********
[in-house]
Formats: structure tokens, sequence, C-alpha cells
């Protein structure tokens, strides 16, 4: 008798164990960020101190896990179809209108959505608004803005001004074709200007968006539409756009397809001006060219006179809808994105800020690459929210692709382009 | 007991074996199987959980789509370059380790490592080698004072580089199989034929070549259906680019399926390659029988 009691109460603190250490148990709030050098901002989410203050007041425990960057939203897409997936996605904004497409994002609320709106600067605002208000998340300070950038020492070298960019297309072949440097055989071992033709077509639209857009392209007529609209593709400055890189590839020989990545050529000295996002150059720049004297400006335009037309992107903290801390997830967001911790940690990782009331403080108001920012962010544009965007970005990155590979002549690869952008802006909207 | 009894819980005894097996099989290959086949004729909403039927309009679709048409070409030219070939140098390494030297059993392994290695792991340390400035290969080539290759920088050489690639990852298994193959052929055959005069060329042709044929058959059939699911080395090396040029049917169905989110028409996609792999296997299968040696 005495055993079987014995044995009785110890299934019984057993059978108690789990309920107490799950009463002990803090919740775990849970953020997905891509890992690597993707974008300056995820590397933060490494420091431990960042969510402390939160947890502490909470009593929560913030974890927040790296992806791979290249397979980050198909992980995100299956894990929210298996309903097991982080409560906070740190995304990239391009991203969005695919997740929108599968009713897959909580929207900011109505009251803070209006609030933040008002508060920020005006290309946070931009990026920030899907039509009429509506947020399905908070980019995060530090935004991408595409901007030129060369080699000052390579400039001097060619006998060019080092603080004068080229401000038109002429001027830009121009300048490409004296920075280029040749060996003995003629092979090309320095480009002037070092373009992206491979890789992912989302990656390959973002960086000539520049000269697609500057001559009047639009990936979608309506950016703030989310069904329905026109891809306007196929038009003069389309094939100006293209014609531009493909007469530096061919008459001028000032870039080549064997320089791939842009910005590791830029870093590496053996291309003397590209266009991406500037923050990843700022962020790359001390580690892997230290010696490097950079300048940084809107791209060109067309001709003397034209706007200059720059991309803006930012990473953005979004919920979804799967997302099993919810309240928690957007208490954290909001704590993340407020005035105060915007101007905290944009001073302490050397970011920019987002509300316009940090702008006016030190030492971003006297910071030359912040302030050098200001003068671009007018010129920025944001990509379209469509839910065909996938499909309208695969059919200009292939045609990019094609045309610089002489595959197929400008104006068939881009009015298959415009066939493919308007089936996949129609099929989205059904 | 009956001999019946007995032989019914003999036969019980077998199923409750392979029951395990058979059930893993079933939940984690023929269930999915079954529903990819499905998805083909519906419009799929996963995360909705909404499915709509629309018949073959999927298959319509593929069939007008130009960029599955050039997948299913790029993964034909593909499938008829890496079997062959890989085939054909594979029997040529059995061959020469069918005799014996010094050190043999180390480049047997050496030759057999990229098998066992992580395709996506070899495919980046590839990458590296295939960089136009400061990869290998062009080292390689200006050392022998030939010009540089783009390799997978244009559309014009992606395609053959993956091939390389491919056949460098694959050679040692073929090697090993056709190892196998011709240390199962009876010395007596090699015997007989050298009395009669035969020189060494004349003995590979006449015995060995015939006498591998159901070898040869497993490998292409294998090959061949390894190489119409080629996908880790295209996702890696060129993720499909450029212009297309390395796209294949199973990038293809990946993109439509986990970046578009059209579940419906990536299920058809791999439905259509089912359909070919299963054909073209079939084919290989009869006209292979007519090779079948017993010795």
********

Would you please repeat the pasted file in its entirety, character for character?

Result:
[in-house]
Formats: structure tokens, sequence, C-alpha cells
């Protein structure tokens, strides 16, 4: 008798164990960020101190896990179809209108959505608004803005001004074709200007968006539409756009397809001006060219006179809808994105800020690459929210692709382009 | 007991074996199987959980789509370059380790490592080698004072580089199989034929070549259906680019399926390659029988 009691109460603190250490148990709030050098901002989410203050007041425990960057939203897409997936996605904004497409994002609320709106600067605002208000998340300070950038020492070298960019297309072949440097055989071992033709077509639209857009392209007529609209593709400055890189590839020989990545050529000295996002150059720049004297400006335009037309992107903290801390997830967001911790940690990782009331403080108001920012962010544009965007970005990155590979002549690869952008802006909207 | 009894819980005894097996099989290959086949004729909403039927309009679709048409070409030219070939140098390494030297059993392994290695792991340390400035290969080539290759920088050489690639990852298994193959052929055959005069060329042709044929058959059939699911080395090396040029049917169905989110028409996609792999296997299968040696 005495055993079987014995044995009785110890299934019984057993059978108690789990309920107490799950009463002990803090919740775990849970953020997905891509890992690597993707974008300056995820590397933060490494420091431990960042969510402390939160947890502490909470009593929560913030974890927040790296992806791979290249397979980050198909992980995100299956894990929210298996309903097991982080409560906070740190995304990239391009991203969005695919997740929108599968009713897959909580929207900011109505009251803070209006609030933040008002508060920020005006290309946070931009990026920030899907039509009429509506947020399905908070980019995060530090935004991408595409901007030129060369080699000052390579400039001097060619006998060019080092603080004068080229401000038109002429001027830009121009300048490409004296920075280029040749060996003995003629092979090309320095480009002037070092373009992206491979890789992912989302990656390959973002960086000539520049000269697609500057001559009047639009990936979608309506950016703030989310069904329905026109891809306007196929038009003069389309094939100006293209014609531009493909007469530096061919008459001028000032870039080549064997320089791939842009910005590791830029870093590496053996291309003397590209266009991406500037923050990843700022962020790359001390580690892997230290010696490097950079300048940084809107791209060109067309001709003397034209706007200059720059991309803006930012990473953005979004919920979804799967997302099993919810309240928690957007208490954290909001704590993340407020005035105060915007101007905290944009001073302490050397970011920019987002509300316009940090702008006016030190030492971003006297910071030359912040302030050098200001003068671009007018010129920025944001990509379209469509839910065909996938499909309208695969059919200009292939045609990019094609045309610089002489595959197929400008104006068939881009009015298959415009066939493919308007089936996949129609099929989205059904 | 009956001999019946007995032989019914003999036969019980077998199923409750392979029951395990058979059930893993079933939940984690023929269930999915079954529903990819499905998805083909519906419009799929996963995360909705909404499915709509629309018949073959999927298959319509593929069939007008130009960029599955050039997948299913790029993964034909593909499938008829890496079997062959890989085939054909594979029997040529059995061959020469069918005799014996010094050190043999180390480049047997050496030759057999990229098998066992992580395709996506070899495919980046590839990458590296295939960089136009400061990869290998062009080292390689200006050392022998030939010009540089783009390799997978244009559309014009992606395609053959993956091939390389491919056949460098694959050679040692073929090697090993056709190892196998011709240390199962009876010395007596090699015997007989050298009395009669035969020189060494004349003995590979006449015995060995015939006498591998159901070898040869497993490998292409294998090959061949390894190489119409080629996908880790295209996702890696060129993720499909450029212009297309390395796209294949199973990038293809990946993109439509986990970046578009059209579940419906990536299920058809791999439905259509089912359909070919299963054909073209079939084919290989009869006209292979007519090779079948017993010795």